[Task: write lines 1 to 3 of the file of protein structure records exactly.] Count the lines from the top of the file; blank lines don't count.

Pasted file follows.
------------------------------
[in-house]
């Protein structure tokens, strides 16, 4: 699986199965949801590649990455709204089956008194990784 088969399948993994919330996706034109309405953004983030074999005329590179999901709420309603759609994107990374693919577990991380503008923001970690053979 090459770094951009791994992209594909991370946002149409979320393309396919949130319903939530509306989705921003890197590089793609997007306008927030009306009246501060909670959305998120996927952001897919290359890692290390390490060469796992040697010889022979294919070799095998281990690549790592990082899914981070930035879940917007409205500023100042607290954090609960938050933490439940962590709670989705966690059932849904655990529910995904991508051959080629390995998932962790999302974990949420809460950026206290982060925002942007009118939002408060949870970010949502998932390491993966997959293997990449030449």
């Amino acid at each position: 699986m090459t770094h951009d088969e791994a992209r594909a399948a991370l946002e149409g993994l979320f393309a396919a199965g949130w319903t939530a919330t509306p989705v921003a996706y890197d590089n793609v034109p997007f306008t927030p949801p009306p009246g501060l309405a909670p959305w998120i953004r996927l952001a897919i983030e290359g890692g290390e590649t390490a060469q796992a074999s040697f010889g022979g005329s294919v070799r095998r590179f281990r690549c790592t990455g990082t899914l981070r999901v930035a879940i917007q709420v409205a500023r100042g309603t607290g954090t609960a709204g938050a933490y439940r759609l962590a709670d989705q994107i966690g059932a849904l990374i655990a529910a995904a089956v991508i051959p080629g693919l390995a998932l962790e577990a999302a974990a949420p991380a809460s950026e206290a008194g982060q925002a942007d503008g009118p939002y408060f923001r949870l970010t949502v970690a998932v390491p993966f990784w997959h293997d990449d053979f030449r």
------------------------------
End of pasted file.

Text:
[in-house]
């Protein structure tokens, strides 16, 4: 699986199965949801590649990455709204089956008194990784 088969399948993994919330996706034109309405953004983030074999005329590179999901709420309603759609994107990374693919577990991380503008923001970690053979 090459770094951009791994992209594909991370946002149409979320393309396919949130319903939530509306989705921003890197590089793609997007306008927030009306009246501060909670959305998120996927952001897919290359890692290390390490060469796992040697010889022979294919070799095998281990690549790592990082899914981070930035879940917007409205500023100042607290954090609960938050933490439940962590709670989705966690059932849904655990529910995904991508051959080629390995998932962790999302974990949420809460950026206290982060925002942007009118939002408060949870970010949502998932390491993966997959293997990449030449």
């Amino acid at each position: 699986m090459t770094h951009d088969e791994a992209r594909a399948a991370l946002e149409g993994l979320f393309a396919a199965g949130w319903t939530a919330t509306p989705v921003a996706y890197d590089n793609v034109p997007f306008t927030p949801p009306p009246g501060l309405a909670p959305w998120i953004r996927l952001a897919i983030e290359g890692g290390e590649t390490a060469q796992a074999s040697f010889g022979g005329s294919v070799r095998r590179f281990r690549c790592t990455g990082t899914l981070r999901v930035a879940i917007q709420v409205a500023r100042g309603t607290g954090t609960a709204g938050a933490y439940r759609l962590a709670d989705q994107i966690g059932a849904l990374i655990a529910a995904a089956v991508i051959p080629g693919l390995a998932l962790e577990a999302a974990a949420p991380a809460s950026e206290a008194g982060q925002a942007d503008g009118p939002y408060f923001r949870l970010t949502v970690a998932v390491p993966f990784w997959h293997d990449d053979f030449r």